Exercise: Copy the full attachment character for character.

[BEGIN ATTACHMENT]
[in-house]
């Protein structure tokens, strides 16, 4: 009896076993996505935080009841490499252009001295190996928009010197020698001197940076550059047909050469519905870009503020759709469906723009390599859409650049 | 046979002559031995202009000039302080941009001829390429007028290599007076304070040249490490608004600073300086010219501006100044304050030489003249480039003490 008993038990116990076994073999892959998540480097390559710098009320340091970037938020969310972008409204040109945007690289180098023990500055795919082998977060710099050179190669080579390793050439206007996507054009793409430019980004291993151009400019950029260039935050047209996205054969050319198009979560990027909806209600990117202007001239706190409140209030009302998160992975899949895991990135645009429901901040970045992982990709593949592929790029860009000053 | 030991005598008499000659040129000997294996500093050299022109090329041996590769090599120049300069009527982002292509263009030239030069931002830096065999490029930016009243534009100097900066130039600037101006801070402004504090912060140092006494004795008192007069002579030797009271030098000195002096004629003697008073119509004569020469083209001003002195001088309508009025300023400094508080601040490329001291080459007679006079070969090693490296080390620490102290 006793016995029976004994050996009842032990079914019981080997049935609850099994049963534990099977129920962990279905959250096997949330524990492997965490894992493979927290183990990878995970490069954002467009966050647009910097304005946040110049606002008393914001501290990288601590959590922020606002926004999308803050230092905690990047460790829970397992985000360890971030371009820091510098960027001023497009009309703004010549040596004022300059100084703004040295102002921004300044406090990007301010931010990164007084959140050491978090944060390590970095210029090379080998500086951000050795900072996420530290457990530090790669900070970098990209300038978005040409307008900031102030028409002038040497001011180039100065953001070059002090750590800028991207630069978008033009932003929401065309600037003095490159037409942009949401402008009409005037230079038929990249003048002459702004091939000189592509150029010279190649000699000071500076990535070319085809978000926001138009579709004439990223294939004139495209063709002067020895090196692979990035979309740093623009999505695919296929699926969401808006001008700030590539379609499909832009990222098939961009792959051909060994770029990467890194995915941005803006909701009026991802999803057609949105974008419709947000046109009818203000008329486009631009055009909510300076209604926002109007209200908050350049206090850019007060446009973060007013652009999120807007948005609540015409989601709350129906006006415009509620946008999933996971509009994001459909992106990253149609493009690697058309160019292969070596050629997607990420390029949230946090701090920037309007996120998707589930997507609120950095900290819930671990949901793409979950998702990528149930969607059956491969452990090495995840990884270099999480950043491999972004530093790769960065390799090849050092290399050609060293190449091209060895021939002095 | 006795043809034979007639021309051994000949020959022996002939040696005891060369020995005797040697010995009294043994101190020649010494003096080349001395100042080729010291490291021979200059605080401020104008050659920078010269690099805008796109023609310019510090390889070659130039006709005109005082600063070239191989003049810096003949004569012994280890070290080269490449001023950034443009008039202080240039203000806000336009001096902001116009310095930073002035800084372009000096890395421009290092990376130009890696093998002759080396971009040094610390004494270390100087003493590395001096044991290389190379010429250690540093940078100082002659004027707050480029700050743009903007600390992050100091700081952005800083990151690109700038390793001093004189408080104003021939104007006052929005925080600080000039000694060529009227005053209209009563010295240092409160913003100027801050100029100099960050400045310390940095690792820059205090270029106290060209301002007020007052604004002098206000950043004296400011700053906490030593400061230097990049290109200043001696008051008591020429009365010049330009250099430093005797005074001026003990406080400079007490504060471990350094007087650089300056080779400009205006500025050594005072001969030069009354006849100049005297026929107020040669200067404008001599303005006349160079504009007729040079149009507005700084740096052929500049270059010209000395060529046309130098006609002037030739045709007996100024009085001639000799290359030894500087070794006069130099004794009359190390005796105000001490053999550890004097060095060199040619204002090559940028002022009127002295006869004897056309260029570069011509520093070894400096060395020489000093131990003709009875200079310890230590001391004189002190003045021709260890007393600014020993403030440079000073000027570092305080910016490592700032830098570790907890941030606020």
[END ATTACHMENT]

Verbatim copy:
[in-house]
């Protein structure tokens, strides 16, 4: 009896076993996505935080009841490499252009001295190996928009010197020698001197940076550059047909050469519905870009503020759709469906723009390599859409650049 | 046979002559031995202009000039302080941009001829390429007028290599007076304070040249490490608004600073300086010219501006100044304050030489003249480039003490 008993038990116990076994073999892959998540480097390559710098009320340091970037938020969310972008409204040109945007690289180098023990500055795919082998977060710099050179190669080579390793050439206007996507054009793409430019980004291993151009400019950029260039935050047209996205054969050319198009979560990027909806209600990117202007001239706190409140209030009302998160992975899949895991990135645009429901901040970045992982990709593949592929790029860009000053 | 030991005598008499000659040129000997294996500093050299022109090329041996590769090599120049300069009527982002292509263009030239030069931002830096065999490029930016009243534009100097900066130039600037101006801070402004504090912060140092006494004795008192007069002579030797009271030098000195002096004629003697008073119509004569020469083209001003002195001088309508009025300023400094508080601040490329001291080459007679006079070969090693490296080390620490102290 006793016995029976004994050996009842032990079914019981080997049935609850099994049963534990099977129920962990279905959250096997949330524990492997965490894992493979927290183990990878995970490069954002467009966050647009910097304005946040110049606002008393914001501290990288601590959590922020606002926004999308803050230092905690990047460790829970397992985000360890971030371009820091510098960027001023497009009309703004010549040596004022300059100084703004040295102002921004300044406090990007301010931010990164007084959140050491978090944060390590970095210029090379080998500086951000050795900072996420530290457990530090790669900070970098990209300038978005040409307008900031102030028409002038040497001011180039100065953001070059002090750590800028991207630069978008033009932003929401065309600037003095490159037409942009949401402008009409005037230079038929990249003048002459702004091939000189592509150029010279190649000699000071500076990535070319085809978000926001138009579709004439990223294939004139495209063709002067020895090196692979990035979309740093623009999505695919296929699926969401808006001008700030590539379609499909832009990222098939961009792959051909060994770029990467890194995915941005803006909701009026991802999803057609949105974008419709947000046109009818203000008329486009631009055009909510300076209604926002109007209200908050350049206090850019007060446009973060007013652009999120807007948005609540015409989601709350129906006006415009509620946008999933996971509009994001459909992106990253149609493009690697058309160019292969070596050629997607990420390029949230946090701090920037309007996120998707589930997507609120950095900290819930671990949901793409979950998702990528149930969607059956491969452990090495995840990884270099999480950043491999972004530093790769960065390799090849050092290399050609060293190449091209060895021939002095 | 006795043809034979007639021309051994000949020959022996002939040696005891060369020995005797040697010995009294043994101190020649010494003096080349001395100042080729010291490291021979200059605080401020104008050659920078010269690099805008796109023609310019510090390889070659130039006709005109005082600063070239191989003049810096003949004569012994280890070290080269490449001023950034443009008039202080240039203000806000336009001096902001116009310095930073002035800084372009000096890395421009290092990376130009890696093998002759080396971009040094610390004494270390100087003493590395001096044991290389190379010429250690540093940078100082002659004027707050480029700050743009903007600390992050100091700081952005800083990151690109700038390793001093004189408080104003021939104007006052929005925080600080000039000694060529009227005053209209009563010295240092409160913003100027801050100029100099960050400045310390940095690792820059205090270029106290060209301002007020007052604004002098206000950043004296400011700053906490030593400061230097990049290109200043001696008051008591020429009365010049330009250099430093005797005074001026003990406080400079007490504060471990350094007087650089300056080779400009205006500025050594005072001969030069009354006849100049005297026929107020040669200067404008001599303005006349160079504009007729040079149009507005700084740096052929500049270059010209000395060529046309130098006609002037030739045709007996100024009085001639000799290359030894500087070794006069130099004794009359190390005796105000001490053999550890004097060095060199040619204002090559940028002022009127002295006869004897056309260029570069011509520093070894400096060395020489000093131990003709009875200079310890230590001391004189002190003045021709260890007393600014020993403030440079000073000027570092305080910016490592700032830098570790907890941030606020």